Trade bodies have highlighted increasing costs that threaten to undermine further investment in the sector. The Association of Licensed Multiple Retailers (ALMR), the British Beer & Pub Association (BBPA) and the British Hospitality Association (BHA) urged the Low Pay Commission (LPC) to weight factors such as a rise in beer duty, auto-enrolment pensions, and the Apprenticeship Levy carefully when setting future minimum wage rates. ALMR chief executive Kate Nicholls said: “The eating and drinking out sector has been characterised by record job creation since 2010, with employment up 18%. However, that has slowed markedly over the past year to 18 months, partly as a result of economic and currency pressure but largely due to increased regulatory costs, such as business rates, which are in danger of becoming unsustainable in the current trading environment. The 2017 ALMR Christie & Co Benchmarking Report shows a drop in growth from 3.4% to 1.1% across the entire sector. At the same time, wage costs have jumped by 12% and gross wage costs as a proportion of turnover now stand at 28%. The sector is approaching tipping point. Many businesses do not have a cushion against significant increases and the LPC must understand that large increases in wage rates will threaten future employment and investment.” BBPA chief executive Brigid Simmonds said: “The National Living Wage cost the industry about £34m in 2016, with the increase to £7.50 this year adding a further £52m – an average of £1,600 for every pub. We also face significant costs in other areas, such as a 4% rise in beer duty in the Budget, auto-enrolment pensions, business rates and the Apprenticeship Levy. The LPC needs to weight all these factors carefully when setting rates.” BHA chief executive Ufi Ibrahim said: “The BHA has urged the commission to be cautious in setting rates for the National Minimum Wage from April 2018. As there is only one compulsory rate for all regions of the UK, particular attention must be paid to those struggling economically. It is important the industry’s growth – especially in employment – is maintained through a responsible settlement.”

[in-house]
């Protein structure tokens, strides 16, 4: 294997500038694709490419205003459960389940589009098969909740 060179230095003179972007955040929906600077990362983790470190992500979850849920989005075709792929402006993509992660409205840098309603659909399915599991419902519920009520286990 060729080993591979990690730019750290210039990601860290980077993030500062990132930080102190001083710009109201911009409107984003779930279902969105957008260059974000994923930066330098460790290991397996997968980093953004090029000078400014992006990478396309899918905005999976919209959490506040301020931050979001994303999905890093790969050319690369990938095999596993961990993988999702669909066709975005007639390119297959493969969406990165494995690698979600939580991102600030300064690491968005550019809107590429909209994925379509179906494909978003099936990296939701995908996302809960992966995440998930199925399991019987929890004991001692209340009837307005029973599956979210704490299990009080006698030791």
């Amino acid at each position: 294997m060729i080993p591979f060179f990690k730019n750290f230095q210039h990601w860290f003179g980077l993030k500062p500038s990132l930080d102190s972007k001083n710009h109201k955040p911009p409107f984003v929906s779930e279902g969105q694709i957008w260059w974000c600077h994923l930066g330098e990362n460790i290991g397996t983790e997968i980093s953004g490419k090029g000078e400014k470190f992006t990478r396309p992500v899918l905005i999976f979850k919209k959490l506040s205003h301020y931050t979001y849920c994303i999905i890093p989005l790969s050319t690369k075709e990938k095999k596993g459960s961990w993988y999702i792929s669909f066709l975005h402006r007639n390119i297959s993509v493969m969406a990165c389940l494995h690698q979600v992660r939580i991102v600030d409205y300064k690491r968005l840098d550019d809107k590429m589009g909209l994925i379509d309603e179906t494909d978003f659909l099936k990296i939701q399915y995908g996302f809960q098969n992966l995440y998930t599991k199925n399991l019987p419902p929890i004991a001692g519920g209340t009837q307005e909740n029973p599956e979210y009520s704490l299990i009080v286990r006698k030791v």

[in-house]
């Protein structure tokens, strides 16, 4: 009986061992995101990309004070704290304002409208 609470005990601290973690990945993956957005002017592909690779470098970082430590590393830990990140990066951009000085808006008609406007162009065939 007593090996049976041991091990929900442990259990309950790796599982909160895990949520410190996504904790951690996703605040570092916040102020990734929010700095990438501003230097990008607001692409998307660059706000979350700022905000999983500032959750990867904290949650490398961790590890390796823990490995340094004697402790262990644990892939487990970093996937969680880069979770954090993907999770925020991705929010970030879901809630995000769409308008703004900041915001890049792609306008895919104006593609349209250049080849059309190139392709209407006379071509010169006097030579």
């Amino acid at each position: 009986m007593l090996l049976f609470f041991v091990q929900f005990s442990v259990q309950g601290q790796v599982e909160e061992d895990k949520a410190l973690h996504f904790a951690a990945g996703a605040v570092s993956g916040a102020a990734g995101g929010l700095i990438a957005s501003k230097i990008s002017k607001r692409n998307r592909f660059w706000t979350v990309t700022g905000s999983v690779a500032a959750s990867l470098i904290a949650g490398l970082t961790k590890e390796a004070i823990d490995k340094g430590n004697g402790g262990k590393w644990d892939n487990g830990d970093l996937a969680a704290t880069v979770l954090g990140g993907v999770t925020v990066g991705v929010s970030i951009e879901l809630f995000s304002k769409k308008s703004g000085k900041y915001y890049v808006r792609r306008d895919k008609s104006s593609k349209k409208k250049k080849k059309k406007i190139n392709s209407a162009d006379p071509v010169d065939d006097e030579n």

Other News:

CAMRAMinisters must act to deliver a change of approach from the Pubs Code Adjudicator following 12 months of confusion and delay, the Campaign for Real Ale (CAMRA) has argued, exactly one year on from the introduction of the Pubs Code. CAMRA said that while the Pubs Code was introduced to end unfair practices in the sector, progress so far had been disappointing – while requests for key information had been rejected by the Pubs Code Adjudicator. CAMRA has published a three-point plan calling on the Pubs Code Adjudicator to provide guidance on unclear aspects of the Pubs Code such as Market Rent Only lease terms, stocking requirements and dilapidations; publish a breakdown of arbitration cases by pub company and issue; and publish general principles being identified in cases that will help with interpretation of the Pubs Code. In addition, CAMRA is calling on pub-owning companies and tenants to abide by the spirit of the code and avoid unnecessary delays in the resolution of disputes. CAMRA said that while it recognised the legislation and procedures put in place were not perfect, it believed the arbitration process could be improved with greater co-operation between all parties. CAMRA national chairman Colin Valentine said: “A healthy pub sector that delivers for consumers is dependent on ensuring pub tenants are able to secure a fair deal from their landlords. Too many great pubs have been lost because of sky-high rents and inflated wholesale beer prices. The government demonstrated its understanding of the problem by bringing in the Pubs Code. Now it must act to ensure its will is carried through before we see another year go by with many more pubs lost to their communities forever. We welcomed the introduction of the Pubs Code and have always wanted to give Paul Newby (pictured) a chance to succeed in his role as adjudicator. The chaotic circumstances surrounding the introduction of the Pubs Code a year ago meant the code’s introduction was always going to be challenging, but we are disappointed more progress has not been made. The need for an effective Pubs Code has been clearly demonstrated in the first year, with more than 150 tenants bringing forward arbitration cases, but it is evident the arbitration process is taking too long and costing too much. If the office charged with upholding that new law isn’t able to deliver clarity, speed of action and affordable dispute resolution, the Pubs Code is meaningless. It is vital ministers take action now to ensure the Pubs Code Adjudicator provides detailed guidance, acts transparently, and publishes details of the principles being identified in individual cases.” Data obtained by CAMRA via the Freedom of Information Act showed that in the first ten months following the introduction of the Pubs Code, more than 500 enquires were made to the adjudicator, with more than 150 arbitration cases registered. However, CAMRA’s request for other crucial information, such as the number of arbitration cases per pub company and a breakdown of cases by issue, was refused. An appeal against that ruling is being submitted to Newby.